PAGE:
Expanding drive to raise waiter salaries puts fear on the table in some restaurants

A food fight is brewing that could take a big bite out of restaurant waiters, customers and owners.

A nationwide effort to increase the minimum wage in the U.S. is attaching itself to the restaurant business, where waiters have long earned less than the minimum but usually more than made up for it in tips.

The effort wouldn’t necessarily end tipping, but it could decrease tips if customers knew waiters were getting a higher wage. Meantime, small business owners who run restaurants may have to eat the massive payroll hike by cutting staff – or closing.

The Restaurant Opportunities Centers United, with branches in ten cities, is steering the effort to ensure that when the minimum wage goes up, tipped restaurant servers are included. Seven states – California, Oregon, Washington, Alaska, Nevada, Montana, and Minnesota – have adopted the concept. In Maine, voters raised waiters’ minimum wage but then the legislature reversed it – under pressure from servers as well as owners.

The latest front in this battle is in Washington, DC, where a June 19 referendum will be held on Initiative 77, which would gradually raise the tipped wage from $3.33 to $15 per hour minimum by 2025. That would replace the current system, under which employers are supposed to compensate waiters up to the minimum wage if they don’t make it in tips. Initiative 77, proponents believe, provides a needed guarantee.

Diana Ramirez, the D.C. contact for ROC, did not respond to requests for an interview. But at a recent meeting in Washington, she said her group was going after “the system” that has “allowed a subminimum wage to disproportionately affect people of color and women.” She added, “This is the single largest source of sexual harassment in the industry,” suggesting that women put up with harassment so as not to lose a tip.

Nasirul Islam, a waiter for 33 years at historic Martin's Tavern, a medium-sized restaurant and bar in Washington’s Georgetown neighborhood that opened in 1933, says the issue is one of simple fairness for those who work hard. Islam, an immigrant from Bangladesh, says he can’t sleep at night out of fear Initiative 77 might pass.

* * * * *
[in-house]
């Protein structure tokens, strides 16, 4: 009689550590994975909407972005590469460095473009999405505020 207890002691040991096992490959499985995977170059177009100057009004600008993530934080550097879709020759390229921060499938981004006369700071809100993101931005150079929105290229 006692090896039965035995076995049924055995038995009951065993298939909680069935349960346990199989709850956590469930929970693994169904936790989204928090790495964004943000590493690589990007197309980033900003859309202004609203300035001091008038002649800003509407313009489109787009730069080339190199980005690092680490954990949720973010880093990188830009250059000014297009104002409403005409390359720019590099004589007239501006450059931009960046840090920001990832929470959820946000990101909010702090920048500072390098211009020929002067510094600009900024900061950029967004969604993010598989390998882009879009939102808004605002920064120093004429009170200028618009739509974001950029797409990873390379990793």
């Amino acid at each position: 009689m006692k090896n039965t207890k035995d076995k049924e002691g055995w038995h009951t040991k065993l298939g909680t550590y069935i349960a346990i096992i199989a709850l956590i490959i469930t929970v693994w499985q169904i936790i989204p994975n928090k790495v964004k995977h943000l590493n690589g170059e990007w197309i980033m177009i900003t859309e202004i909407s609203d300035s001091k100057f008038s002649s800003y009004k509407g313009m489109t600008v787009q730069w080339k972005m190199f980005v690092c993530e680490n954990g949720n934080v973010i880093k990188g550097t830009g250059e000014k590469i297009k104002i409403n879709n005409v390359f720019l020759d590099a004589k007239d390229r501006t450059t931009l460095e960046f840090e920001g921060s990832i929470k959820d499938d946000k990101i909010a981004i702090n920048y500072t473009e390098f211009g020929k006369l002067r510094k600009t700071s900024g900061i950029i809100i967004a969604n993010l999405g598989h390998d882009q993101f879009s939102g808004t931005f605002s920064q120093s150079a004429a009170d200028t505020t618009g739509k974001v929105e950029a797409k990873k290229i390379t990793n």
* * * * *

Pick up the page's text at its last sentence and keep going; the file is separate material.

Martin's is a moderately priced restaurant by DC standards, but Islam hustles and is able to average about $50 an hour in tips alone. He is deathly afraid that customers will tip less knowing he is making a higher base salary, and that Martin's will be forced to add a service charge to customer’s checks to stay in business, further reducing tips.

Islam says that with the incentive of a tip gone, the quality of service will decline, and those who don’t put in the effort or who just started in the business will nevertheless make as much as he does. The United States is supposed to be a market economy that rewards good work, he says. “You come here to work hard, for a better life, for a better life for your kids,” he added. “I could have gone to Russia or China. I came here.”

Billy Martin, whose family has owned Martin's Tavern for three generations, said he didn’t know exactly how he would make up for lost revenues, but that he could only raise prices on food items so much. “Nobody’s going to come in and pay $25 for a piece of meatloaf,” he said.

The effort wouldn’t necessarily end tipping, but it could decrease tips if customers knew waiters were getting a higher wage. Meantime, small business owners who run restaurants may have to eat the massive payroll hike by cutting staff – or closing.

Martin said he might have to cut employees or slap a service charge on checks, or both. What’s more, he noted, once employees in the back of the house – line cooks, dishwashers, and others – noticed that waiters were making almost as much as they were plus getting some tips, they could demand higher wages too.

Some studies suggest big problems for both businesses and employees. A March 2016 U.S. Census bureau study found that hiring of servers by employers increases until the minimum wage hits $4.50 per hour, but then levels out and begins declining with further minimum wage increases.

A March 2018 Harvard Business School study found that just a one dollar increase in the minimum wage leads to a 14-percent increase in the likelihood that a restaurant with an average rating on Yelp will close.

The authors calculated that, because a third of a restaurant’s expenses are spent on payroll, a ten percent increase in the minimum wage will cause profits to decline by two percent. The average profit margin of a restaurant is from two to five percent.

Keith Koffler is a freelance writer and the publisher of White House Dossier.